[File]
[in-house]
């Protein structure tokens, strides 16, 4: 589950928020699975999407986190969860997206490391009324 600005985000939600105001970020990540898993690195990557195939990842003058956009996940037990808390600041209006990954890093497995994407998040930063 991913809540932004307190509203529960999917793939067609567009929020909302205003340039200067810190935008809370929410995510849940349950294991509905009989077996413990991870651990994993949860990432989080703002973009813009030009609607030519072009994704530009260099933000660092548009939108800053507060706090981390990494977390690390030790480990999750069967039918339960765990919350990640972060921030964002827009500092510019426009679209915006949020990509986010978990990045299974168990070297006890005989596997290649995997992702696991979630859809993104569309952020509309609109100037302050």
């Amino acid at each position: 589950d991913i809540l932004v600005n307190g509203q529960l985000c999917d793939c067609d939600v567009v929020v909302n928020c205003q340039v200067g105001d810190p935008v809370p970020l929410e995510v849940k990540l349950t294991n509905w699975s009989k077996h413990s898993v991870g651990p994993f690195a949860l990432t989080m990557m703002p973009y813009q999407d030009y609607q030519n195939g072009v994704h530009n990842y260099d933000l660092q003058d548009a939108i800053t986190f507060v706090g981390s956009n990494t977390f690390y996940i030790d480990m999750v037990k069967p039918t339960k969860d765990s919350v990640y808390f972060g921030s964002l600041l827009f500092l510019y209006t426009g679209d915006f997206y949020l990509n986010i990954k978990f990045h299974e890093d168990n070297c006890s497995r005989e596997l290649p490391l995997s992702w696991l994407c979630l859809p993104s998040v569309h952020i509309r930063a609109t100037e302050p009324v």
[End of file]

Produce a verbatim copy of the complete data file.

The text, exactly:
[in-house]
């Protein structure tokens, strides 16, 4: 589950928020699975999407986190969860997206490391009324 600005985000939600105001970020990540898993690195990557195939990842003058956009996940037990808390600041209006990954890093497995994407998040930063 991913809540932004307190509203529960999917793939067609567009929020909302205003340039200067810190935008809370929410995510849940349950294991509905009989077996413990991870651990994993949860990432989080703002973009813009030009609607030519072009994704530009260099933000660092548009939108800053507060706090981390990494977390690390030790480990999750069967039918339960765990919350990640972060921030964002827009500092510019426009679209915006949020990509986010978990990045299974168990070297006890005989596997290649995997992702696991979630859809993104569309952020509309609109100037302050």
């Amino acid at each position: 589950d991913i809540l932004v600005n307190g509203q529960l985000c999917d793939c067609d939600v567009v929020v909302n928020c205003q340039v200067g105001d810190p935008v809370p970020l929410e995510v849940k990540l349950t294991n509905w699975s009989k077996h413990s898993v991870g651990p994993f690195a949860l990432t989080m990557m703002p973009y813009q999407d030009y609607q030519n195939g072009v994704h530009n990842y260099d933000l660092q003058d548009a939108i800053t986190f507060v706090g981390s956009n990494t977390f690390y996940i030790d480990m999750v037990k069967p039918t339960k969860d765990s919350v990640y808390f972060g921030s964002l600041l827009f500092l510019y209006t426009g679209d915006f997206y949020l990509n986010i990954k978990f990045h299974e890093d168990n070297c006890s497995r005989e596997l290649p490391l995997s992702w696991l994407c979630l859809p993104s998040v569309h952020i509309r930063a609109t100037e302050p009324v």